"We go on to poetry; we go on to life. And life is, I am sure, made of poetry. Poetry is not alien--poetry is, as we shall see, lurking round the corner. It may spring on us at any moment."--Jorge Luis Borges, This Craft of Verse: The Charles Eliot Norton Lectures, 1967-1968.
Just listen to the voice of Borges, saying, "The central fact of my life has been the existence of words and the possibility of weaving those words into poetry . . . "
Yes, it's National Poetry Month again; yes, I'm writing a column about it; and yes, I could write this column in November instead and claim presumably higher ground by not condemning poetry to a 30-day community service sentence every spring.
But I'll write about poetry anyway. Here's the deal. I'm not a poet. I'm a reader of poetry in November as well as April. I've been a reader of poetry for decades. One of the first books ever given to me was Robert Louis Stevenson's A Child's Garden of Verses; one of the first poems memorized: "The Land of Counterpane."
Later, John Berryman:
I give no rules. Write as short as you can,
in order, of what matters.
and Gary Snyder:
Lay down these words
Before your mind like rocks.
and Jane Kenyon:
The things you might need in the next
life surrounded you--your comb and glasses,
water, a book and a pen.
So many more. Any such list is endless and idiosyncratic. If you read poetry, you have your own list. If you're a bookseller who reads poetry, you also know the pleasure of that kindred soul moment when someone opens the door to your bookshop and poses an at once simple and complex question: "Where's your poetry section?"
A leading question, as they say. On the way to the shelves, you might ask, "Are you looking for someone in particular?" The potential answers are limitless, but a few occur with some frequency:
- "Yes, I'm looking for love poems."
- "Yes, I need a gift for . . ."
- "Yes, I'm looking for Billy Collins."
- "No, I just want to see what you have."
- "No, what would you recommend?"
The last one is, of course, the utopian ideal response, and maybe not quite as common as the others. It does happen, however, and there is the potential for magic in that ensuing conversation.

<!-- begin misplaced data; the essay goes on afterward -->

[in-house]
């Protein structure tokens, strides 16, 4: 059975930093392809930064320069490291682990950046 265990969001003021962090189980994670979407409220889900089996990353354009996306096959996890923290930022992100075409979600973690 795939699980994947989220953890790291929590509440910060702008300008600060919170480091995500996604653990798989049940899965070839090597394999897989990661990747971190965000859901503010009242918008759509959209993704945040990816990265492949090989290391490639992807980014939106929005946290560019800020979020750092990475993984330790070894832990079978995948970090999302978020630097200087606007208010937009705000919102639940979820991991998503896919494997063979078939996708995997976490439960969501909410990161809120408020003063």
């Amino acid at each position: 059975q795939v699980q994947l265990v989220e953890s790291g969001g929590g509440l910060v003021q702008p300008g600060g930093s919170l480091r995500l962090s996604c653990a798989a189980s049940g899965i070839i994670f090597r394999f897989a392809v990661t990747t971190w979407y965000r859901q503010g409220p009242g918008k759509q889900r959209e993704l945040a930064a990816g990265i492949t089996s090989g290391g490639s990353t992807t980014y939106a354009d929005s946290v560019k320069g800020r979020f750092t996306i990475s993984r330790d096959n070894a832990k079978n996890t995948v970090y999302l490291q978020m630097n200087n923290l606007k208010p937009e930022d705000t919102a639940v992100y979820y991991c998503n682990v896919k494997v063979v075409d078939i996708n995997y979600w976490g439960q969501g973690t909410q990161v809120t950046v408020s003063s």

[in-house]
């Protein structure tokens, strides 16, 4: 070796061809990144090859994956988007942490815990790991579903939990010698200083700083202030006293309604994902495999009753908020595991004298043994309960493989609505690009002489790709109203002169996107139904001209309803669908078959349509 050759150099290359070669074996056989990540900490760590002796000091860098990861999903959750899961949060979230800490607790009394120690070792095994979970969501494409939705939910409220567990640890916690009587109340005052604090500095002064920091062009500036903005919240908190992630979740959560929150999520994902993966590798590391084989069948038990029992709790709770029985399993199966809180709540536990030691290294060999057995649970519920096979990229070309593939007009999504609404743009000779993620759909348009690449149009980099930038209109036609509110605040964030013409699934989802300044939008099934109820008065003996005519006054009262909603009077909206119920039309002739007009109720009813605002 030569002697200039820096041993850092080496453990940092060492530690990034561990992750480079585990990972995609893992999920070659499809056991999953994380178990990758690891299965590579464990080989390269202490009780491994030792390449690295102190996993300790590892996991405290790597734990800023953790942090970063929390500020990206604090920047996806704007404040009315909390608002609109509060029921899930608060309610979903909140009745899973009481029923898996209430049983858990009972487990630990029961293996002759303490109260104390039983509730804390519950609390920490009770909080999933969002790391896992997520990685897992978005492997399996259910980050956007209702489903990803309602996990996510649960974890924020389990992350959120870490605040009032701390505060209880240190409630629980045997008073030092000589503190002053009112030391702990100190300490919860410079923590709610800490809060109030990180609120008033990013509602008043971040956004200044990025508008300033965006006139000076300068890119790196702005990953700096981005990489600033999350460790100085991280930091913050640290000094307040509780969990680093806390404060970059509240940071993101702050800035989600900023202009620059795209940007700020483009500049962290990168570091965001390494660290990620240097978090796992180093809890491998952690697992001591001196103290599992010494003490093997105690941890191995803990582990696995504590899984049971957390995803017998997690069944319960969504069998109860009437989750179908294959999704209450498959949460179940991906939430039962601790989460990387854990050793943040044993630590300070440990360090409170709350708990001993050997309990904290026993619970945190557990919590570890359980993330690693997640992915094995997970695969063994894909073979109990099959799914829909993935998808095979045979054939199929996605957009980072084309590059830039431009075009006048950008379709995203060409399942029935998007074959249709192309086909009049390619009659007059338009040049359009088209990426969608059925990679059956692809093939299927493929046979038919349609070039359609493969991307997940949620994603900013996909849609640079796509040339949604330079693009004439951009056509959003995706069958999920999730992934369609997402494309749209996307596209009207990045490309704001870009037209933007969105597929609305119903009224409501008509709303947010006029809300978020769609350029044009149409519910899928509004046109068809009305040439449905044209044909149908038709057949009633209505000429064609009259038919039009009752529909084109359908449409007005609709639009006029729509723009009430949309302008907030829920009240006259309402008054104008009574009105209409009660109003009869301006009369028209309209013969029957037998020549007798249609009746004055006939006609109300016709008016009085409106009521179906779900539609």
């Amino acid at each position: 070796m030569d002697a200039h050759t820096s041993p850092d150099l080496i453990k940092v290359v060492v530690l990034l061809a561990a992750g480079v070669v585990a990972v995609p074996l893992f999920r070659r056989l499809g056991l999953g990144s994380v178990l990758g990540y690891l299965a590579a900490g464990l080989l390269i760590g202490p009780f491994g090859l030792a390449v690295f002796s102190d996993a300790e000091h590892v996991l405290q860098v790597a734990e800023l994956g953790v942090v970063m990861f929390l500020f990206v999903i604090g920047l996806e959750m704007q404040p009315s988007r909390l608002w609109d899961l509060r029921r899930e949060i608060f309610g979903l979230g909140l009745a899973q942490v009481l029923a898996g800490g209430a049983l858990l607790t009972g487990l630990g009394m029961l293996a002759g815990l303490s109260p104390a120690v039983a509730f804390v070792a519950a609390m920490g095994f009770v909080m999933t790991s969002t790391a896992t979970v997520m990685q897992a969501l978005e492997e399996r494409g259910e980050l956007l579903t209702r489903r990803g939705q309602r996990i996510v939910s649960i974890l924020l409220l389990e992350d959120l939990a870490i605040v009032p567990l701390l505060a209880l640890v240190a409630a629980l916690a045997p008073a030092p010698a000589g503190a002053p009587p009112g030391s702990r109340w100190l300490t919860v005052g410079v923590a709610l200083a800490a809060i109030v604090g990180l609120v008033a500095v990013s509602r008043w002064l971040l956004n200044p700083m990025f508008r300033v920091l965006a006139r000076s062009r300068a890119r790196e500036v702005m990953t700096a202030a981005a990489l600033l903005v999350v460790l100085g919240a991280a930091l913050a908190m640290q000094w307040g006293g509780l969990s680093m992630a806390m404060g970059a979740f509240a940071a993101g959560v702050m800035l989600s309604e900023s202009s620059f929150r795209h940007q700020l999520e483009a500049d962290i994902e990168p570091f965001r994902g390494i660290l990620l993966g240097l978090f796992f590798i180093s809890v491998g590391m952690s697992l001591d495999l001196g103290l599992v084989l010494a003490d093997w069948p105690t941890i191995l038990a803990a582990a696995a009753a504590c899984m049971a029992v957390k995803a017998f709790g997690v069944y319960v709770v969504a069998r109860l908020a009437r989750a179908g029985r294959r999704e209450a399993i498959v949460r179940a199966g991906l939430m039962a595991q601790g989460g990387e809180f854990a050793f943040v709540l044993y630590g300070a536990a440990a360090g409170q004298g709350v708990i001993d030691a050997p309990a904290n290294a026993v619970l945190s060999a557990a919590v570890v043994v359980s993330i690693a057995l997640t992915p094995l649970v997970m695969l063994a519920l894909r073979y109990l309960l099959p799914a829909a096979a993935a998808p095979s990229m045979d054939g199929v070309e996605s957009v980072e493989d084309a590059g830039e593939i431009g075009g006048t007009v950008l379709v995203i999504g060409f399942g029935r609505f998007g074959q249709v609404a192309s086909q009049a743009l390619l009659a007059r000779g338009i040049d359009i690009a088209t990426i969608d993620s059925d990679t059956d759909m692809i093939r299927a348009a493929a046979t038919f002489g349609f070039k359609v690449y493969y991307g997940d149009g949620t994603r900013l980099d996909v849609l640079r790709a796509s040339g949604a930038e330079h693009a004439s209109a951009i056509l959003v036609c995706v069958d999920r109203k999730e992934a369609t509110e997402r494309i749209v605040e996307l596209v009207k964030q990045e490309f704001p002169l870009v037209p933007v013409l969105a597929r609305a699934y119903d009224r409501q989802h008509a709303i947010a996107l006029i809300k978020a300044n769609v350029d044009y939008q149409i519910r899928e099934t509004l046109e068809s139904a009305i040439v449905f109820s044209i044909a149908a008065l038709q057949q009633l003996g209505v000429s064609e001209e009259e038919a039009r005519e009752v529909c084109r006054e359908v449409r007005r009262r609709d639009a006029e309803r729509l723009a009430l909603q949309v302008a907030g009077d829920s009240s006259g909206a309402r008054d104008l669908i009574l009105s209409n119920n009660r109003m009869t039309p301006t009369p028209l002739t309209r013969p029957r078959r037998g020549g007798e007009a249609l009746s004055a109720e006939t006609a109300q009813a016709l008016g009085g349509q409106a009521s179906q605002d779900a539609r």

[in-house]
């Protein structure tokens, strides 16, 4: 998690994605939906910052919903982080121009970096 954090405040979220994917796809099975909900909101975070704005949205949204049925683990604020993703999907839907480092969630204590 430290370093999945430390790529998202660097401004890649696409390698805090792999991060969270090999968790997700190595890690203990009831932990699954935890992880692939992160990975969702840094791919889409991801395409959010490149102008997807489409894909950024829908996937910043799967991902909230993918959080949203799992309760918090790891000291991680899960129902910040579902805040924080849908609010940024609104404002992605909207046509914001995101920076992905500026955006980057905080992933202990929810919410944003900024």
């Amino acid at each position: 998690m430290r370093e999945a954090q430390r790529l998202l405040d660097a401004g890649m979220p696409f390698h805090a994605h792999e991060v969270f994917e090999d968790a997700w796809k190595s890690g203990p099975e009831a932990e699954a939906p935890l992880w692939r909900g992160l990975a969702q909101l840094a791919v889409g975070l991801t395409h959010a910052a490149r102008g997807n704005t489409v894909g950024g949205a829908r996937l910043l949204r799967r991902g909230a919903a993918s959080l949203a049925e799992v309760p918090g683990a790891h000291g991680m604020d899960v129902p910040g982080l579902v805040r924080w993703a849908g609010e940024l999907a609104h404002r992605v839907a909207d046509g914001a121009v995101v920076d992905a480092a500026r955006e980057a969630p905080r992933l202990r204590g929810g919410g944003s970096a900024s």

I know--or I imagine--there are bookshops where such conversations about poets occur routinely, but if this were the rule rather than the exception, we wouldn't need Poetry Month to remind us that poetry is . . . still out here.
In April, bookstores across the country look for creative ways to expand the conversation. For example, Lauretta Nagel of Constellation Books, Reisterstown, Md., told me she is participating in an Academy of American Poets program: "April 17th is the first annual Poem in Your Pocket Day, so we are advertising it and inviting folks to come in and pick up a free copy of a poem to carry. It will be easy to copy some kids and adults poems of various kinds/genres. And it will get them in the bookstore."
Bookshops will celebrate Poetry Month with all sorts of variations on basic themes of events, readings and promotions. They will remind us again that there is still largely unexplored wilderness on the word planet, as poetry sales figures so often painfully show.
As a bookseller, I also love that those utopian conversations do happen in bookstores. Poetry may not be widely read, but it cannot be stopped because, one way or another, we readers will always have our way with words.
"We put shoes on the imagination," Homero Aridjis writes in his poem, "Borders, Cages and Walls," which concludes:
We put bolts on the eyes,
locks on the hands,
limits to the lightning.
But life keeps its distance,
love to its word,
and poetry comes up where it can.
I must leave the final observation to Mr. Borges, who said, "We know what poetry is. We know it so well that we cannot define it in other words, even as we cannot define the taste of coffee, the color red or yellow, or the meaning of anger, of love, of hatred, of the sunrise, of the sunset, or of our love for our country. These things are so deep in us that they can be expressed only by those common symbols that we share."